Dow falls over 1100 points as coronavirus fears rise
The Dow Jones and S&P 500 are on track to suffer their worst week since the 2008 financial crisis as global markets react to the coronavirus outbreak.
The Dow Jones and the S&P 500 are likely to suffer their worst week since the 2008 financial crisis as investors concerns about the coronavirus outbreak rise.
On Thursday, the Dow Jones closed 1162 points lower, with the benchmark down more than 3100 points since the start of the week. Meanwhile, the S&P 500 closed 139 points lower on Thursday, with both indices down more than 10% this week.
US stocks are still far off from being labelled a bear market, which is defined as a 20% or more fall in value below the most recent peak.
Outside the US, the FTSE 100 continues to slide with the blue-chip index down 300 points in early morning trading on Friday, representing a decline of more than 10% since the start of the week.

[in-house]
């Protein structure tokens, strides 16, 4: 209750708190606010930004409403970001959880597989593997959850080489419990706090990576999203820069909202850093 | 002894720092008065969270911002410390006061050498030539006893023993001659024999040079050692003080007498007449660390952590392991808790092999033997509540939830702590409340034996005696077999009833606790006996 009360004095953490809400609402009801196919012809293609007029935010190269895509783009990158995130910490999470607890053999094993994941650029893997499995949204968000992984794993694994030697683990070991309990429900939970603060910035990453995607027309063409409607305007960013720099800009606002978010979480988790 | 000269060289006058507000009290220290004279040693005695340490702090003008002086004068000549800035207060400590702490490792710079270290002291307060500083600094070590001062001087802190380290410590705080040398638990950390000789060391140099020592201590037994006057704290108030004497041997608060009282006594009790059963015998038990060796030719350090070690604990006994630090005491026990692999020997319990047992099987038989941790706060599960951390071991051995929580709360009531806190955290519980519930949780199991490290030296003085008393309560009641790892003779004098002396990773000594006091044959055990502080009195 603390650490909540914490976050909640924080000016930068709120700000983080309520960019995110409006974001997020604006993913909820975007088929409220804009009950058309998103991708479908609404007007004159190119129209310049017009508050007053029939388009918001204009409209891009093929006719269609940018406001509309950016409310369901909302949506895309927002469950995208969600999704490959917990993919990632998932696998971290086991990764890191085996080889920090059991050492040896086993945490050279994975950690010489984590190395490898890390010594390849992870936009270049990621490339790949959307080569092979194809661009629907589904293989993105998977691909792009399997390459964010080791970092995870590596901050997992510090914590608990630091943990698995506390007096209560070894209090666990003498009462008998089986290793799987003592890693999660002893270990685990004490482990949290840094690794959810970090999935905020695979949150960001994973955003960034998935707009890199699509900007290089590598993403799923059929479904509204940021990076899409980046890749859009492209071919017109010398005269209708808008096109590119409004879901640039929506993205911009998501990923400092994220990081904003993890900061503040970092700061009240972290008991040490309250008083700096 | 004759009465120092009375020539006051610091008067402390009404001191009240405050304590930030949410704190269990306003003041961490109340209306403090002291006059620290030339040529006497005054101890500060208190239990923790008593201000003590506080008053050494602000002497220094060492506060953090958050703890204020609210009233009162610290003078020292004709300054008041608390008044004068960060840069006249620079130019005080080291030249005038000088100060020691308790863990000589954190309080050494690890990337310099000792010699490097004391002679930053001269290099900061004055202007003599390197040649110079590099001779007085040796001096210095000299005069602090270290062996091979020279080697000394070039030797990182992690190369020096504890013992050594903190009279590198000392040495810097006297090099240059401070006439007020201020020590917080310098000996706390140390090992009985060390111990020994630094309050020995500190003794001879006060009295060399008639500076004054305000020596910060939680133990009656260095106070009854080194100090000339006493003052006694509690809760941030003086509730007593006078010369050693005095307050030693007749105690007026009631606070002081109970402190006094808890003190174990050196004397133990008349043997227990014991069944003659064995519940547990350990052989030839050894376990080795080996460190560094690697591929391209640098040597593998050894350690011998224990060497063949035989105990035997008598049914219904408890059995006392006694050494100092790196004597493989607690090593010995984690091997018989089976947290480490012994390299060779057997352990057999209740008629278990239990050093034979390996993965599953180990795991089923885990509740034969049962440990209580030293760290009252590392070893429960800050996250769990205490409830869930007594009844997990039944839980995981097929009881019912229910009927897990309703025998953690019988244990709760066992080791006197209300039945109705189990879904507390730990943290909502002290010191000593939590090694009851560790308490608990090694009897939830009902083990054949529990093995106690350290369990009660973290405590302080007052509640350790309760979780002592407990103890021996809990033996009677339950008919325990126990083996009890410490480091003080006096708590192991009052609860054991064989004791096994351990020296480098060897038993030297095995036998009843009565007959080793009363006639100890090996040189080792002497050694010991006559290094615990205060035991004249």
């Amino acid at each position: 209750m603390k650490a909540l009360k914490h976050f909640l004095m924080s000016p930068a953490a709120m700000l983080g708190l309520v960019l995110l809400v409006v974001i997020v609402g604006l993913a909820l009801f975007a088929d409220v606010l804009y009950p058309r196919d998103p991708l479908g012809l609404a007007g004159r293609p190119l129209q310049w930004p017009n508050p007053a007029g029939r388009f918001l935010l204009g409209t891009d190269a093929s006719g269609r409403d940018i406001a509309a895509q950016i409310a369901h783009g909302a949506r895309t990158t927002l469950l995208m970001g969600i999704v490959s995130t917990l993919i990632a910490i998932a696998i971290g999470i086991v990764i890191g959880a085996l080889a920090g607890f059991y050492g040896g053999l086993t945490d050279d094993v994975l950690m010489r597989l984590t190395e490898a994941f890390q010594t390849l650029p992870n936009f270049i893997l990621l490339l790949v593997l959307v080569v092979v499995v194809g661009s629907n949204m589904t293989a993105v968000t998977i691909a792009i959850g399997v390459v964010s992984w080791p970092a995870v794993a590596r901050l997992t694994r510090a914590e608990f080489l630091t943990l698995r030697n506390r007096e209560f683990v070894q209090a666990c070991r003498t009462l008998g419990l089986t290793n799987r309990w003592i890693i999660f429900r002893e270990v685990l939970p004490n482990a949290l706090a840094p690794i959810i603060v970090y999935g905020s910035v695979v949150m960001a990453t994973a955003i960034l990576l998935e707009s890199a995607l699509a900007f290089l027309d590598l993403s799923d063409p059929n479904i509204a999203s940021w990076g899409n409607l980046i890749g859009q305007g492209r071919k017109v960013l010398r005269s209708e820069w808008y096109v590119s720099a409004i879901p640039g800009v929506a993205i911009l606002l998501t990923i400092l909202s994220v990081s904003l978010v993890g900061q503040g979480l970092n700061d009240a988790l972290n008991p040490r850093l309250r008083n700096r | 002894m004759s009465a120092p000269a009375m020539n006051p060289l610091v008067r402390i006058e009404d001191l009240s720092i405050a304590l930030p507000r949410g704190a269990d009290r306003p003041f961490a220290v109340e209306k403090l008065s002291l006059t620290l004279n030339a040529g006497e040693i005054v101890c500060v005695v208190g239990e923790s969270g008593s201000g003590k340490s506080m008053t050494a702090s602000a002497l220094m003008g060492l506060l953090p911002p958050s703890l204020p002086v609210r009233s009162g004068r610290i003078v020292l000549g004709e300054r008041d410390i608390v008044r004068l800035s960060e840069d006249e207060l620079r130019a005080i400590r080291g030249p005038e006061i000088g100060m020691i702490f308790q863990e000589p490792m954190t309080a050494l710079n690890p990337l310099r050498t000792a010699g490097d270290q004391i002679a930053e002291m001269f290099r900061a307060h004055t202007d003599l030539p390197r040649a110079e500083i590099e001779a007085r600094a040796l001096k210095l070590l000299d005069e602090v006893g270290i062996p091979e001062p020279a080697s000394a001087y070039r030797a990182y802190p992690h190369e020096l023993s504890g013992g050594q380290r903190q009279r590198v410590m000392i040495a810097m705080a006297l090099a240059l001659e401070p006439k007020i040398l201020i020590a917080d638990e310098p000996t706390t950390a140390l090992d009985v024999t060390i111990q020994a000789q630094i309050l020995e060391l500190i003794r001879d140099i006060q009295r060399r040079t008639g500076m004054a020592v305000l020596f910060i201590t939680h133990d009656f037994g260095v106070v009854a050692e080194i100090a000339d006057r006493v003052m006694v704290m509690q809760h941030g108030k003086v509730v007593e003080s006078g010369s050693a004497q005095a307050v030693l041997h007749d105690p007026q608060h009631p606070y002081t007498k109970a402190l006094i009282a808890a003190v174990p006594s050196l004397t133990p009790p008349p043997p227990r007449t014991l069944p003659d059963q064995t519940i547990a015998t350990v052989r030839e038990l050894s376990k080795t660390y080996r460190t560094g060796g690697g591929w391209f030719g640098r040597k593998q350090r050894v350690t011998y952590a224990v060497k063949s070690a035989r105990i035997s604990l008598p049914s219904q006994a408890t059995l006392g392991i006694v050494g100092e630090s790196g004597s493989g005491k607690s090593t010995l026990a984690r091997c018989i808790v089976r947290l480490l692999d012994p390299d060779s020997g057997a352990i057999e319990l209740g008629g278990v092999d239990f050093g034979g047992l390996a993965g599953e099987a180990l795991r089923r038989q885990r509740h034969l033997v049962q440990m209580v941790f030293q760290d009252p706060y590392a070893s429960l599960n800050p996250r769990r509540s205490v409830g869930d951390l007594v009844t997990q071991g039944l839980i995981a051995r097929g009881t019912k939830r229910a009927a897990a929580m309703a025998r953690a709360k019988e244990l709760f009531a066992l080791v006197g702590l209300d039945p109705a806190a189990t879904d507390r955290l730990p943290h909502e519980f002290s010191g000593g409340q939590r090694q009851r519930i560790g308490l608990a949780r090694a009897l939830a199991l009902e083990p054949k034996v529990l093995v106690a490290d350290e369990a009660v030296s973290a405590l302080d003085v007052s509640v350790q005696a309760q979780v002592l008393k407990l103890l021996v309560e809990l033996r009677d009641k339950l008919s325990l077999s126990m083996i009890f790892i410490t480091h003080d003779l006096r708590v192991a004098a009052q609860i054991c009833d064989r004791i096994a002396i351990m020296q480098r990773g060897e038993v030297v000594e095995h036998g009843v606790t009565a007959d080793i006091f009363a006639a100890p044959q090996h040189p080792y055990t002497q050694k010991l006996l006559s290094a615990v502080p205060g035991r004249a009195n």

Global equities have traded lower over the last five days, with investors growing increasingly concerned about the spread of the coronavirus.
Safe haven investments surge amid sell-off
Safe haven investments like bonds continue to surge in value, with the 10-year US Treasury bond yield falling to a new all-time low of under 1.28%, sending its price higher.
Meanwhile, analysts from Bank of America (BoA) believe that gold prices could rally as high as $2000 an ounce. However, BoA opted to leave their official target price unchanged at $1700.
Gold is trading at $1629 at the time of publication.
‘It is worth keeping in mind that our bullish base case outlook is not necessarily predicated on the Wuhan virus,’ Michael Widmer precious metals analyst at Bank of America Securities said. ‘Indeed, we believe that the yellow metal is supported by several structural, i.e., longer-term, dynamics.’
In his opinion factors outside of the coronavirus, particularly a ‘de-globalisation’ movement, will continue to weigh on global economic growth and help support gold prices.
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